borrower owned only 50% of property, foreclosed, now what?

While researching a Nevada property I wanted to buy at auction, I found a discrepancy in the chain of title. As far as I can tell, the borrower only owned 50% of the property when he took out the loan. The Deed of Trust names the entire property as security. I didn’t bid and it went back to the bank. I’m wondering what happens now and what I would have owned if I had bid.

The chain of title looked like this:

– husband and wife owned property as community property
– wife died
– wife’s will directed her 50% into a Living Trust, her estate recorded deed to that effect
– husband wrote QCL deed to put his 50% into same Living Trust
– now the Living Trust owns 100%

Later it appears two subtrusts (A/B trust for Survivor Trust and Credit Trust) were created.
– Living Trust records QCL deed to put 50% into Survivor subtrust
– Living Trust records QCL deed to put 50% into Credit subtrust
– now each subtrust owns 50%

Then the husband wanted a cash-out loan. He recorded the following deeds:
– Survivor subtrust grants all its interest in property to husband (now he owns 50%)
– Living trust grants to husband all its interest in property (which is nothing I think) to husband (he still owns only 50%): probably this was an administrative error and the intent was to have the Credit subtrust grant its 50%
– it seems to me that Credit subtrust still owns its 50%

At this point there is a Deed of Trust recorded with the husband as borrower, and the entire property as security.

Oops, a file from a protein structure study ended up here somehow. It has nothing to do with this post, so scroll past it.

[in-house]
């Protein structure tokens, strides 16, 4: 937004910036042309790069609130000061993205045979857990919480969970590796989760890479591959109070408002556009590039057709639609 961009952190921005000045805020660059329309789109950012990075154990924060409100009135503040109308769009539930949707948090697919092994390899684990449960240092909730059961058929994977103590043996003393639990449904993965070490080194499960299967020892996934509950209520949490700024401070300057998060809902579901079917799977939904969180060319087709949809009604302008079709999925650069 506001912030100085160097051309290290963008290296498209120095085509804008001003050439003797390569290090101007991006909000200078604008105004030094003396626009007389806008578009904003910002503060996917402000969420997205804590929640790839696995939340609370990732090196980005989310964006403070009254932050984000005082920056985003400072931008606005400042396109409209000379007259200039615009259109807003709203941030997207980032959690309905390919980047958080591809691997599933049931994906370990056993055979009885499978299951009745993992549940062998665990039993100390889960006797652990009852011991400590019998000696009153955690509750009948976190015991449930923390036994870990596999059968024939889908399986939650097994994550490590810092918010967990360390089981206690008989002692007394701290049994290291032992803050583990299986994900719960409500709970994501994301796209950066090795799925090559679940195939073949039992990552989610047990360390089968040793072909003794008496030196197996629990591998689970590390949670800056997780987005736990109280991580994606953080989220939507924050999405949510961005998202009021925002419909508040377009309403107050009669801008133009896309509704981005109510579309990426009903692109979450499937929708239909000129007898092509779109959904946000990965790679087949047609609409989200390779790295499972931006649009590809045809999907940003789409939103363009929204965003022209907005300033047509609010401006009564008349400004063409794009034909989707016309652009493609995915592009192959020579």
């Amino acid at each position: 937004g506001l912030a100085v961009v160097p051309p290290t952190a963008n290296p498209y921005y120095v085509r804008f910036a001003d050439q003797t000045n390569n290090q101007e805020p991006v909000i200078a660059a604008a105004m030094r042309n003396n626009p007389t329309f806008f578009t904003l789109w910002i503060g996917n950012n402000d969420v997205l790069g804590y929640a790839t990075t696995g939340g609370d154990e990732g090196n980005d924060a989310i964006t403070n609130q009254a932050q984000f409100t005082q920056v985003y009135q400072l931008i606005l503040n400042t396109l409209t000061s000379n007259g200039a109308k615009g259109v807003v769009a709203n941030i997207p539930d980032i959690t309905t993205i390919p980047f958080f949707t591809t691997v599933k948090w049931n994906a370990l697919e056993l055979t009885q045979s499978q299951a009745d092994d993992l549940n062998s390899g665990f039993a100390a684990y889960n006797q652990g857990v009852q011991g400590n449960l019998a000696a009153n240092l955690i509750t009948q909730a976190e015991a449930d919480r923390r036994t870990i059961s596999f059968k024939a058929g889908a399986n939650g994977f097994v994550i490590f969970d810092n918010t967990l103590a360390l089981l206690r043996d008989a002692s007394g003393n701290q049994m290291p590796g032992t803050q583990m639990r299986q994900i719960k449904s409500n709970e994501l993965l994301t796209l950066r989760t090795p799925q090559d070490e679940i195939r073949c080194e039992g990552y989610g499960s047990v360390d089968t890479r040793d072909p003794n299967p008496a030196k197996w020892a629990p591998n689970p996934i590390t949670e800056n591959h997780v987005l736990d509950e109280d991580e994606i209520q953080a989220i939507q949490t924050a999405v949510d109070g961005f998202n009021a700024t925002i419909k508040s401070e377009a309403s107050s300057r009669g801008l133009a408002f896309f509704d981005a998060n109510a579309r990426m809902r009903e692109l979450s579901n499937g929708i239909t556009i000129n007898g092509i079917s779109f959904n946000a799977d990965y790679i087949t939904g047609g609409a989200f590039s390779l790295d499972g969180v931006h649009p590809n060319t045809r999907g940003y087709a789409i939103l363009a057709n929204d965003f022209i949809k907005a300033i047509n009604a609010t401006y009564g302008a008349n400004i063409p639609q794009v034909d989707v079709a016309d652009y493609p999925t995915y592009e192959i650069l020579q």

Recently the lender foreclosed and the property went to the beneficiary.

What is the bank’s situation?

What would have happened if a 3rd party bought the property at auction?

Without looking at any of the documentation and assuming the lender is an institutional lender then they undoubtedly required the homeowner to purchase a lenders title policy. This insures the lender that they are making a loan secured by the property in the lien position outlined in their lender instructions. That policy should protect them from any issues surrounding lien position, questionable title or defective deed transfers. It sound like there may be some curative title work and potentially a title claim against the lender policy. If you purchased the property as a 3rd party investor you would not have the benefit of the title insurance policy and you would need to address the title issues and work on clearing the title and finding a title company that will insure the transaction.
Keep in mind that there are few lenders that would lend to a trust. Most required the homeowner to transfer title out of trust and then once the loan was recorded they could put the property back into trust. There are some lenders that would lend to a trust but require that the trustees signed as individuals and as trustees. In that case the point is moot since he is signing on behalf of the trust and as an individual.
If you were to go back in time and consider purchasing this property at trustee sale you would want to take this chain of title to a title officer at your local title company and see if they would consider this insurable title. You may also want to see which title company handled the escrow when the loan was taken out and go back to that company since they would have insured that transaction and would have the complete file.

Thanks for the informative response! I am still interested in the property and plan to keep an eye on it. I am guessing the lender will correct whatever problem exists with the title and then list it as an REO. The Deed of Trust has a clause saying the borrower warrants that he can deliver the property, so they might be able to invoke this and – since the borrower is also the trustee of the trust with 50% share – it is in his power to fix it.

On occasion there is curative title work that needs to be done prior to the bank listing or selling a property. If you buy the property from the bank you will go through the normal escrow process and purchase an owners title policy.